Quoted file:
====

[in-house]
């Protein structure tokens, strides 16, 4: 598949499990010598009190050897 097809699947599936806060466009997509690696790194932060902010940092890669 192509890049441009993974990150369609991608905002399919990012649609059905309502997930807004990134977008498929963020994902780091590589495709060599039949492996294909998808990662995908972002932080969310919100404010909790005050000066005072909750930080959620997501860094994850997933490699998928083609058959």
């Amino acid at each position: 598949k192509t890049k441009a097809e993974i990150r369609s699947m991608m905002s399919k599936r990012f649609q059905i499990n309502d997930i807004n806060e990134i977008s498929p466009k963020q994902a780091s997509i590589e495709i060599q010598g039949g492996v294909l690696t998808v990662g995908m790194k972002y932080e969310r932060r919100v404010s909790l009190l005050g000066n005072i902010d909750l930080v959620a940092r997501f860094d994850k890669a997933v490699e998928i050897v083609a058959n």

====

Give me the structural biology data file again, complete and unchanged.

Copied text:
[in-house]
């Protein structure tokens, strides 16, 4: 598949499990010598009190050897 097809699947599936806060466009997509690696790194932060902010940092890669 192509890049441009993974990150369609991608905002399919990012649609059905309502997930807004990134977008498929963020994902780091590589495709060599039949492996294909998808990662995908972002932080969310919100404010909790005050000066005072909750930080959620997501860094994850997933490699998928083609058959």
């Amino acid at each position: 598949k192509t890049k441009a097809e993974i990150r369609s699947m991608m905002s399919k599936r990012f649609q059905i499990n309502d997930i807004n806060e990134i977008s498929p466009k963020q994902a780091s997509i590589e495709i060599q010598g039949g492996v294909l690696t998808v990662g995908m790194k972002y932080e969310r932060r919100v404010s909790l009190l005050g000066n005072i902010d909750l930080v959620a940092r997501f860094d994850k890669a997933v490699e998928i050897v083609a058959n």